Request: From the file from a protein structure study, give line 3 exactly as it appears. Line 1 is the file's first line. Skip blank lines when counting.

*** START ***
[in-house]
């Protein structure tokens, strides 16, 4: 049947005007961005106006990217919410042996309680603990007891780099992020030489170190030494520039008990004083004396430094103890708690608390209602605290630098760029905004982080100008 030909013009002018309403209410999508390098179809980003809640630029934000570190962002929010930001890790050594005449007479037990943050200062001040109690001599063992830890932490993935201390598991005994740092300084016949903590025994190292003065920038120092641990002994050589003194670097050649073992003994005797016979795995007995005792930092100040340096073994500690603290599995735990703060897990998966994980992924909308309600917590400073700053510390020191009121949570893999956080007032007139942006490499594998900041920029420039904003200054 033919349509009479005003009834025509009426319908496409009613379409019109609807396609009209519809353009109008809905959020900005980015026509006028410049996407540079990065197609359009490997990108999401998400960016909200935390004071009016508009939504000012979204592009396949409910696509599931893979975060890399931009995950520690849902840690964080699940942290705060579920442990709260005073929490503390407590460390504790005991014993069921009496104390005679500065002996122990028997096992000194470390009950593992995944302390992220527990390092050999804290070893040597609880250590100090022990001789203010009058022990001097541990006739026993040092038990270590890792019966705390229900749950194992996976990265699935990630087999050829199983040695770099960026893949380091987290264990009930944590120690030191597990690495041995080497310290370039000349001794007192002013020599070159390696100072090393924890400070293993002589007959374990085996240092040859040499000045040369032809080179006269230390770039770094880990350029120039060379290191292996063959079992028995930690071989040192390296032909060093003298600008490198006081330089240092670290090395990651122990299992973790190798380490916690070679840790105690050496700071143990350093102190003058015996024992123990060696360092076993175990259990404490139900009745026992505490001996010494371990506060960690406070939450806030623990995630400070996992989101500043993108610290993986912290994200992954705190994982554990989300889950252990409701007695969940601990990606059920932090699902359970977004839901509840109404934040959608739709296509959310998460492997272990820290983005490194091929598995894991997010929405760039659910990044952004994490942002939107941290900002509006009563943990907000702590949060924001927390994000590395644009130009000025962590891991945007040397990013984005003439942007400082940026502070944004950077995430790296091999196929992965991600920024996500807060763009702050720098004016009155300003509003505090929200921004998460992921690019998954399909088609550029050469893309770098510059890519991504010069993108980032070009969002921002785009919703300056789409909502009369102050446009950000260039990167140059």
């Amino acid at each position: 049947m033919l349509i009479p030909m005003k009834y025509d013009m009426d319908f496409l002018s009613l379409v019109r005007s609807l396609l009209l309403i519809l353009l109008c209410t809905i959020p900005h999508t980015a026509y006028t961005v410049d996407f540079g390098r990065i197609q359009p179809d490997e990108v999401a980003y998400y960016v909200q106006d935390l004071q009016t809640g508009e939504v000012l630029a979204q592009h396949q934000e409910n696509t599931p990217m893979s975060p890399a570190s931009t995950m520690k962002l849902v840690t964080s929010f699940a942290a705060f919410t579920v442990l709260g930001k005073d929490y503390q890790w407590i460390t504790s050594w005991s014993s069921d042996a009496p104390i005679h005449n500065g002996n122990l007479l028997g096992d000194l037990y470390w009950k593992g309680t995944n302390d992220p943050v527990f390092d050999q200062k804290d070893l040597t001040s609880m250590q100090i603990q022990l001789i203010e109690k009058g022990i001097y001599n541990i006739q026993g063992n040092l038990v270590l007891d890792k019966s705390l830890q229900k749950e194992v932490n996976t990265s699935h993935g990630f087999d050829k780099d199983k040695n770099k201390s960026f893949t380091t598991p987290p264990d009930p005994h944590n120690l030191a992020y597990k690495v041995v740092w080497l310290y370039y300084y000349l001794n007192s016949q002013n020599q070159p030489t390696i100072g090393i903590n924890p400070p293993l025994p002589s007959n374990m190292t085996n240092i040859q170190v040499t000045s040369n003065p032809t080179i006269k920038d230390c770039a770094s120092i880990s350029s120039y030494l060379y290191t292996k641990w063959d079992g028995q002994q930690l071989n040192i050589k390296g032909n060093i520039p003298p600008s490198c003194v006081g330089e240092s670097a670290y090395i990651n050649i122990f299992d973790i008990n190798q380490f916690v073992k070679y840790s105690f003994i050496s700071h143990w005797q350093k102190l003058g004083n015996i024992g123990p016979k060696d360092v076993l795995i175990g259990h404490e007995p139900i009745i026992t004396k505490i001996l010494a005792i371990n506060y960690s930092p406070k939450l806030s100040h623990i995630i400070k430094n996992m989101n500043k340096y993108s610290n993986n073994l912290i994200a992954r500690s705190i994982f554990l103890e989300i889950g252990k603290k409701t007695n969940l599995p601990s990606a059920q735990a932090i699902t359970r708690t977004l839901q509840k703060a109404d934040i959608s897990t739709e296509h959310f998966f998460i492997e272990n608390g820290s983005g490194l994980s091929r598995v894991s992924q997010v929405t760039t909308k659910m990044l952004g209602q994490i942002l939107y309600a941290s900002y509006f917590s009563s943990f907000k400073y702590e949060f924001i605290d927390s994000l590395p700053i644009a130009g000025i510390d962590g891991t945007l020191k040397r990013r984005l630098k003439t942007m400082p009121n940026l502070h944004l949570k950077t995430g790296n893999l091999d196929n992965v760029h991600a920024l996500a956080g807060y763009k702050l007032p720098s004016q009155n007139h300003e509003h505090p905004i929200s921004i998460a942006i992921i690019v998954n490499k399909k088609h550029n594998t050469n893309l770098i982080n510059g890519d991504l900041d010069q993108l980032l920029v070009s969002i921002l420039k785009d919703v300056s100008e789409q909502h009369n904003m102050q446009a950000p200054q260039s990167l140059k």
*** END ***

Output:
């Amino acid at each position: 049947m033919l349509i009479p030909m005003k009834y025509d013009m009426d319908f496409l002018s009613l379409v019109r005007s609807l396609l009209l309403i519809l353009l109008c209410t809905i959020p900005h999508t980015a026509y006028t961005v410049d996407f540079g390098r990065i197609q359009p179809d490997e990108v999401a980003y998400y960016v909200q106006d935390l004071q009016t809640g508009e939504v000012l630029a979204q592009h396949q934000e409910n696509t599931p990217m893979s975060p890399a570190s931009t995950m520690k962002l849902v840690t964080s929010f699940a942290a705060f919410t579920v442990l709260g930001k005073d929490y503390q890790w407590i460390t504790s050594w005991s014993s069921d042996a009496p104390i005679h005449n500065g002996n122990l007479l028997g096992d000194l037990y470390w009950k593992g309680t995944n302390d992220p943050v527990f390092d050999q200062k804290d070893l040597t001040s609880m250590q100090i603990q022990l001789i203010e109690k009058g022990i001097y001599n541990i006739q026993g063992n040092l038990v270590l007891d890792k019966s705390l830890q229900k749950e194992v932490n996976t990265s699935h993935g990630f087999d050829k780099d199983k040695n770099k201390s960026f893949t380091t598991p987290p264990d009930p005994h944590n120690l030191a992020y597990k690495v041995v740092w080497l310290y370039y300084y000349l001794n007192s016949q002013n020599q070159p030489t390696i100072g090393i903590n924890p400070p293993l025994p002589s007959n374990m190292t085996n240092i040859q170190v040499t000045s040369n003065p032809t080179i006269k920038d230390c770039a770094s120092i880990s350029s120039y030494l060379y290191t292996k641990w063959d079992g028995q002994q930690l071989n040192i050589k390296g032909n060093i520039p003298p600008s490198c003194v006081g330089e240092s670097a670290y090395i990651n050649i122990f299992d973790i008990n190798q380490f916690v073992k070679y840790s105690f003994i050496s700071h143990w005797q350093k102190l003058g004083n015996i024992g123990p016979k060696d360092v076993l795995i175990g259990h404490e007995p139900i009745i026992t004396k505490i001996l010494a005792i371990n506060y960690s930092p406070k939450l806030s100040h623990i995630i400070k430094n996992m989101n500043k340096y993108s610290n993986n073994l912290i994200a992954r500690s705190i994982f554990l103890e989300i889950g252990k603290k409701t007695n969940l599995p601990s990606a059920q735990a932090i699902t359970r708690t977004l839901q509840k703060a109404d934040i959608s897990t739709e296509h959310f998966f998460i492997e272990n608390g820290s983005g490194l994980s091929r598995v894991s992924q997010v929405t760039t909308k659910m990044l952004g209602q994490i942002l939107y309600a941290s900002y509006f917590s009563s943990f907000k400073y702590e949060f924001i605290d927390s994000l590395p700053i644009a130009g000025i510390d962590g891991t945007l020191k040397r990013r984005l630098k003439t942007m400082p009121n940026l502070h944004l949570k950077t995430g790296n893999l091999d196929n992965v760029h991600a920024l996500a956080g807060y763009k702050l007032p720098s004016q009155n007139h300003e509003h505090p905004i929200s921004i998460a942006i992921i690019v998954n490499k399909k088609h550029n594998t050469n893309l770098i982080n510059g890519d991504l900041d010069q993108l980032l920029v070009s969002i921002l420039k785009d919703v300056s100008e789409q909502h009369n904003m102050q446009a950000p200054q260039s990167l140059k």